a mass of humanity was crowded together (remember the lemmings) abstracted from family and tribal structure. 1995. This impoverishment also extends to other organisms.… (Watson. or how such diversity began.40). it matters desperately how rich these associations are allowed to be .eventually fatal (or at least debilitating) to the host. It could be argued that the growth of Judeo-Christianity depended on the eradication. is a result of adopting the world rejecting Manichean paradigm that is Christianity. which in turn impoverishes the communication between individuals within the ecology. It is the peculiar strength of our biosphere that its interconnections – the food webs.40). De Benoist (2004) states that the current abusive relationship between humankind and animals plants and the ecology generally.are so rich and so complex. if connections are impoverished. Nobody knows quite why things need to be this way. but totally destroyed. demonisation and persecution of the existing culture and thus eliminated diversity. a disease or a cancer. This propagates the continuation of the state of anomie. It remains mysterious. Judeo-Christianity arose and thrived in the theological chaos of the Roman empires urban settlements – here. . It matters who you know and how you manage your affairs. And more than that. ecological guilds and kinship groups .…order can be not just upset. symbiotic associations. Watson goes on to describe how a loss of diversity reduces opportunities for change within ecologies resulting in stagnation and eventual total breakdown of the system resulting from this lack of “organic vigour” (ibid. Having now examined Judeo-Christianity within the framework of Watsons ‘Three Orders of Pathics’ it could be considered to present less like a theology and more like a pathogen. Ultimately and blindly seeking its own etinic The reader is reproduction .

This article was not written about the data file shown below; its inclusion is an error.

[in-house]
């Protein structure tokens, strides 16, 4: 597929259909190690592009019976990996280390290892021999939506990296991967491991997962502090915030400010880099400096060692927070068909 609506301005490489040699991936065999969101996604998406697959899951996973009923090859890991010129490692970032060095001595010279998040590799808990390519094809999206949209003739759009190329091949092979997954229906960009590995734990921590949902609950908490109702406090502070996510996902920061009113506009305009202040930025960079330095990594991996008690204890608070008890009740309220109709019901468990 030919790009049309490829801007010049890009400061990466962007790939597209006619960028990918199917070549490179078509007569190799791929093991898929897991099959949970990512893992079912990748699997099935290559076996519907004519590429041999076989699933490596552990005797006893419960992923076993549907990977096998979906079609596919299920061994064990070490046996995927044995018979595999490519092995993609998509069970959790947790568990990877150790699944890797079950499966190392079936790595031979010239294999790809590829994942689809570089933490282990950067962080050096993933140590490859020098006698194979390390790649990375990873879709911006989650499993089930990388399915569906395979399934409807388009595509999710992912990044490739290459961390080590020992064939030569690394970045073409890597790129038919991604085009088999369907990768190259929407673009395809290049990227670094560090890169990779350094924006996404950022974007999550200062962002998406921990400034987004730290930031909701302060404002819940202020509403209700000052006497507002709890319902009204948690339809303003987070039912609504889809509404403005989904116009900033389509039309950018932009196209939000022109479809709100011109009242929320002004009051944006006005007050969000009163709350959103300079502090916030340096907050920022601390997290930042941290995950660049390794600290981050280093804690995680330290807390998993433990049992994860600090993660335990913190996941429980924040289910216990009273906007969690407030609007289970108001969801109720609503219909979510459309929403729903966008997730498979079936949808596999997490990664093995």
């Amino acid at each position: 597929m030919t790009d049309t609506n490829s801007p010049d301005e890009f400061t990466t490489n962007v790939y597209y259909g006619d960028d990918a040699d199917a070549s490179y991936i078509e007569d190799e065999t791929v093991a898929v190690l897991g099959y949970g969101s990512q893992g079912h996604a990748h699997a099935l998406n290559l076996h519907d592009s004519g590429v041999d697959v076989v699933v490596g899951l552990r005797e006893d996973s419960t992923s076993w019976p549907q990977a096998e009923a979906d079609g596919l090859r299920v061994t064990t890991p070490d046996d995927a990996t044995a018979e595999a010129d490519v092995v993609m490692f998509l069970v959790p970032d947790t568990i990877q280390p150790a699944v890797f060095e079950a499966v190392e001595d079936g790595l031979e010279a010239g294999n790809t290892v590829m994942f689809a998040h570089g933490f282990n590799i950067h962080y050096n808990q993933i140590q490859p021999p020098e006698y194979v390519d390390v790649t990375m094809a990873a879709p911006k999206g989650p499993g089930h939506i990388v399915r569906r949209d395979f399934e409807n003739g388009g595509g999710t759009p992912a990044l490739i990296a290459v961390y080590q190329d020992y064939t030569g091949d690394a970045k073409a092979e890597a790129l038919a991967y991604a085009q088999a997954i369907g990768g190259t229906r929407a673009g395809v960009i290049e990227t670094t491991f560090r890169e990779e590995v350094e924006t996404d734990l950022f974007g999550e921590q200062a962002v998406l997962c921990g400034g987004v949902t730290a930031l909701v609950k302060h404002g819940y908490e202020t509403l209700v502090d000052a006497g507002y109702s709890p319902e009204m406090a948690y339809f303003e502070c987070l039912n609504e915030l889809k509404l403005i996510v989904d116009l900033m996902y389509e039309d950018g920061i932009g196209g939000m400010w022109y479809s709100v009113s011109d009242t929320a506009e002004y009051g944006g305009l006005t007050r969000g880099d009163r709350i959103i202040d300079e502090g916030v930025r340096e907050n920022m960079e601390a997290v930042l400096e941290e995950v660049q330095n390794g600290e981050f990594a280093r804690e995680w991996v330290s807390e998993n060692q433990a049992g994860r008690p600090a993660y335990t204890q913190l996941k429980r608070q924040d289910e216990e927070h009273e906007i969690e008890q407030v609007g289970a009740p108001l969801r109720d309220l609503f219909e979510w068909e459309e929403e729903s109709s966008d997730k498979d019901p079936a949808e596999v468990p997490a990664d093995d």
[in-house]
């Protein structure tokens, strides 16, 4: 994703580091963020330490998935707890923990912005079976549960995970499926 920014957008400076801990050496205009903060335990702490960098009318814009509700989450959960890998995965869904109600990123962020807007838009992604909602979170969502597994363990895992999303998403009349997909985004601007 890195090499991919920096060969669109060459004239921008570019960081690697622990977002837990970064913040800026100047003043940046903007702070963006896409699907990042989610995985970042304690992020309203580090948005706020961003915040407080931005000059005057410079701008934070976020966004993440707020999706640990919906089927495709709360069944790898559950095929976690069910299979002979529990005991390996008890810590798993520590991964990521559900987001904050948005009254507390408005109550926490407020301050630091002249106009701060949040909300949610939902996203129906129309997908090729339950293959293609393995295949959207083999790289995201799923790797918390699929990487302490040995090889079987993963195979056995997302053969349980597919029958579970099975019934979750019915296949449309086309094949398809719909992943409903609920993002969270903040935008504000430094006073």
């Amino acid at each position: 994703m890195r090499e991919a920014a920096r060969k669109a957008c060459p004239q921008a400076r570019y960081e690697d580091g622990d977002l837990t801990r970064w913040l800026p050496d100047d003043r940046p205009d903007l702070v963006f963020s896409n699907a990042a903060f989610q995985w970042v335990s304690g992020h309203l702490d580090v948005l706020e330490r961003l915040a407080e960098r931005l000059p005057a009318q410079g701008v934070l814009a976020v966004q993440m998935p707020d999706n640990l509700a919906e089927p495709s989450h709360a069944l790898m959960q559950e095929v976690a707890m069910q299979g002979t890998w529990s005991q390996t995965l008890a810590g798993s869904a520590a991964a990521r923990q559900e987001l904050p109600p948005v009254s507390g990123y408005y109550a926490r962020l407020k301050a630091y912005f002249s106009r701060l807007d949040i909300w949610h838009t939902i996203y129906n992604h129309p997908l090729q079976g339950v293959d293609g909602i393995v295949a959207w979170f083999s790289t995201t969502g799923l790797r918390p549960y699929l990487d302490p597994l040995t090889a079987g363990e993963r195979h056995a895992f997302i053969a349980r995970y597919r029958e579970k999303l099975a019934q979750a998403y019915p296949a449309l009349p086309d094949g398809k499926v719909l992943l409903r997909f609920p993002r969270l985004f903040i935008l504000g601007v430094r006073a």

42). It is advisable perhaps for those of us within the Gild to contemplate the advice in Runarmal (1996. or worlds for that matter. to put a price on evil… (Watson. one monotheistic mutant being as harmful to the whole as another. by this author. is one creating a link or bond of action with the goals of the gods. we have to understand the consequences. We must become aware of exactly who wins.reminded of Watsons comments regarding ‘evil’: difficult to define but consistently or deliberately bad – wrong for the whole. but ‘just right’. that Judeo-Christianity falls into the realms of ‘evil’ in this context. It is amusing to consider that certain adherents to deliberately dark antimonian or toxick magicks and systems might consider becoming born again Christians . This precarious ecological balance mirrors that of the forces of consciousness and those of entropy and of the interplay of all the wights and worlds within the world tree. It is proposed therefore. as “the goldilocks effect”. that has always been one of our strengths. This is not to suggest that we must seek an unchanging balance. ‘too hard or too soft’ etc.” . The rumour that a notorious ‘satanic’ mage in England has recently converted to Islam may therefore come as no surprise.the most assured route to contact with the forces of true ‘evil’. The fine balancing act required between organisms. in short.37). even creative. We need. Things being neither ‘too hot nor too cold’. But nice as it may be to be a little wicked. who loses and at what cost.7) and to consider how we approach “working rightly in the world” that “the four fold process described. We ought to know how far we can go without destroying not just the system but ourselves along with it. We must return to our starting point of what is good or healthy for our tradition. in an organic system change is healthy and necessary. 1995. using a motif from European Fairy tales. It is part of human nature to be rebellious. …disarray can be useful. is described by Watson (1995.

7) states “The bond is sealed by deeds and not by thoughts alone”.By the application of the ways of virtious action or Thews we may seek the ‘goldilocks effect’ on a macrososmic and microcosmic scale and so effect healing from the previously described pathogen in Midgard. as that which is untested has no value. We should take heart at that which lies ahead. This is. no easy task as Edred (1996. of course. .

Atlanta: Ultra Flowers. Alain (2004). Lyall (1995). On Being a Pagan. Texas: Runa Raven Press. Dark Nature: A Natural History of Evil.REFERENCES DeBenoist. London: Hodder & Stoughton. Watson. Stephen Edred (1996). Spengler. Runarmal I. The Decline of the West. Oswald (1959). London: George Allen & Unwin. .